Flinders University researcher Dr Ashley Hopkins will use ‘big data’ to investigate the impact non-cancer medicines and antibiotics may have on the efficacy of anticancer treatments.
The Flinders University researcher has received a Flinders Foundation Health Seed Grant to analyse large amounts of data collected from patients with lung cancer during clinical trials and routine care.
Cancer patients on average use six non-cancer medicines at the same time as undergoing cancer treatment, and between 30 to 60 per cent use antibiotics or proton pump inhibitors.
“It is increasingly evident that altered gut microbiota impacts immune response, cancer prognosis and the efficacy of immune checkpoint inhibitors (ICIs) and, in addition to antibiotics, many medicines positively or negatively affect the gut microbiota,” Dr Hopkins says.
“There is significant potential for non-cancer medicines which affect the gut microbiota to impact anticancer treatment efficacy.
“However, despite their frequency of use, only antibiotics have been studied to any extent and only with respect to their impact on ‘ICIs’, so it is not known whether antibiotics specifically reduce the efficacy of these inhibitors, or on all treatments.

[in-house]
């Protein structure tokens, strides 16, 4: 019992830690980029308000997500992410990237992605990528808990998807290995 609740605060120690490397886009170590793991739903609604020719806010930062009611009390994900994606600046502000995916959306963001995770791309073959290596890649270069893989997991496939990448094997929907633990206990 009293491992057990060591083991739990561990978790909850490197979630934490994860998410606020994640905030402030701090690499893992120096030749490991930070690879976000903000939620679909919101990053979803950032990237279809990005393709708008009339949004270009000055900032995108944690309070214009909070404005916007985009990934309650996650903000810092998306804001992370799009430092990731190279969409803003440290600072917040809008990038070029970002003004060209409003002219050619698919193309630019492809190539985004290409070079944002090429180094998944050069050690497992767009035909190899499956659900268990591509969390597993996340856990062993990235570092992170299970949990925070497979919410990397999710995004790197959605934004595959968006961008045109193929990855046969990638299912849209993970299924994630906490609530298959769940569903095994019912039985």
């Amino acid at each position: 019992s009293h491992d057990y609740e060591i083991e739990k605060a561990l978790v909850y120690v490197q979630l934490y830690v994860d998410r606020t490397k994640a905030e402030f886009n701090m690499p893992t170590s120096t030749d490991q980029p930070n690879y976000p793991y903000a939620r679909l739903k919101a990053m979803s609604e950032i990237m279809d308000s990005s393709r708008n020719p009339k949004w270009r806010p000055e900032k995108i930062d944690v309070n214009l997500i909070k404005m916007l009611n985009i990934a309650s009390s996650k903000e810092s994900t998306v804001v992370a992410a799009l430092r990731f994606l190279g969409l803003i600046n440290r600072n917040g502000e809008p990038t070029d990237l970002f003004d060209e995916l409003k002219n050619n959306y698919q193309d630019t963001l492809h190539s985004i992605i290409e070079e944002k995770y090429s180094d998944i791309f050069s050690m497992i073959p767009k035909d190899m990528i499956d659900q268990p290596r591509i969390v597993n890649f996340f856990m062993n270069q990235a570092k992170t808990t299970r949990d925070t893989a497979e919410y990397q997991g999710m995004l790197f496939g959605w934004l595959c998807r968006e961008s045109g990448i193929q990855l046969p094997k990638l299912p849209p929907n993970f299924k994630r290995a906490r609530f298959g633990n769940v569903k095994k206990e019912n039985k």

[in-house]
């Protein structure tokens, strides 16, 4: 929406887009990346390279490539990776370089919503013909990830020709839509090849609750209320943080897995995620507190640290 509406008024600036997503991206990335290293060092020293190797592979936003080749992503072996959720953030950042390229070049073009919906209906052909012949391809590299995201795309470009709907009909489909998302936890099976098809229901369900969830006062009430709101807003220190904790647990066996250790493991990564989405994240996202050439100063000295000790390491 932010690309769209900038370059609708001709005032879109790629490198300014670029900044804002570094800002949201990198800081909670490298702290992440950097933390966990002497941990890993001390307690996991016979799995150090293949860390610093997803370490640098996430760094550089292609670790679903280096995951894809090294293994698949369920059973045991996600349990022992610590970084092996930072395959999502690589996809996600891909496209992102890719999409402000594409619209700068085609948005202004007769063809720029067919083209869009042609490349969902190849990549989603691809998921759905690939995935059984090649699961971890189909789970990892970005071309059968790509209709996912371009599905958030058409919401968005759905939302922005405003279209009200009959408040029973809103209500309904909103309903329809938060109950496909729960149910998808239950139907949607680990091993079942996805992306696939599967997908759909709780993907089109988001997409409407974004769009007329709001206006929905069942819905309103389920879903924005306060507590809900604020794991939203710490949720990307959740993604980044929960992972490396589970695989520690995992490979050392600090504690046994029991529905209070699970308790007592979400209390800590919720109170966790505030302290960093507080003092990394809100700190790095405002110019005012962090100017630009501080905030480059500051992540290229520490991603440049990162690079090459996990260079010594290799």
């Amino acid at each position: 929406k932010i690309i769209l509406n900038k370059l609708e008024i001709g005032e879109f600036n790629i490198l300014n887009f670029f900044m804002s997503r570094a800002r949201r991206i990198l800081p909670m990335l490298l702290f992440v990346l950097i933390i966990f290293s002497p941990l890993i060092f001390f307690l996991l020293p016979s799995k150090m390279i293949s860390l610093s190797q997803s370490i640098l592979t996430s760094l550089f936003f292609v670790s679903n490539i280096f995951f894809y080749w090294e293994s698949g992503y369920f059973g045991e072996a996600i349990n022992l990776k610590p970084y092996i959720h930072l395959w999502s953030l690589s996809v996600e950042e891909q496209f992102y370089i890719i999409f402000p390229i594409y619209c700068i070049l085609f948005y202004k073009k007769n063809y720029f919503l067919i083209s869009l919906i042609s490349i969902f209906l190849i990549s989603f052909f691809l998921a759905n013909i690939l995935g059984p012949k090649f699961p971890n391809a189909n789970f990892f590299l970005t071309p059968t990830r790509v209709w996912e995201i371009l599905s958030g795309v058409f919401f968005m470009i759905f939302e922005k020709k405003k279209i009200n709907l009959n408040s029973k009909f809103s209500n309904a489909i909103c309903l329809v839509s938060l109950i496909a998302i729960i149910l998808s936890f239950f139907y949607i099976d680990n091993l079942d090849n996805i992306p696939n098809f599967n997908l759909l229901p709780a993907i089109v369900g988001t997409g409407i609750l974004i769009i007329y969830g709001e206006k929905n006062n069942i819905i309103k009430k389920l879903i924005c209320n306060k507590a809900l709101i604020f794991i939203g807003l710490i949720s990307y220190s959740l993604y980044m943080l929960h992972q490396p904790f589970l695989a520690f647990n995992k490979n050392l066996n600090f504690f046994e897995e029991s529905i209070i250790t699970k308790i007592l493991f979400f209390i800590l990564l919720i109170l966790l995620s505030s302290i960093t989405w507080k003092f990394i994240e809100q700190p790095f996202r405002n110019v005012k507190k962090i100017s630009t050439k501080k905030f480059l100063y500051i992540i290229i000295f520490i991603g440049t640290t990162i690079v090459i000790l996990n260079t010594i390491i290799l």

“Undertaking large studies to specifically identify the impact of each gut microbiota-affecting medicine on each anticancer drug is not practical due to associated cost and exposure of patients to potentially harmful strategies, so instead we will utilise technological advancements and big data collected to generate evidence on the interaction between these medicines and specific anticancer agents in a timely, cost efficient, and ethical manner.
“We hope to identify gut microbiota affecting medicines which impact the efficacy of anticancer treatments and evaluate the impact of antibiotics and proton pump inhibitors on immunotherapies used to treat lung cancer.”
Research category: Cancer
Project title: Advancing the precision use of medicines in lung cancer treatment: Big data to inform the impacts of gut microbiota affecting medicines on clinical outcomes
Lead researcher: Dr Ashley Hopkins
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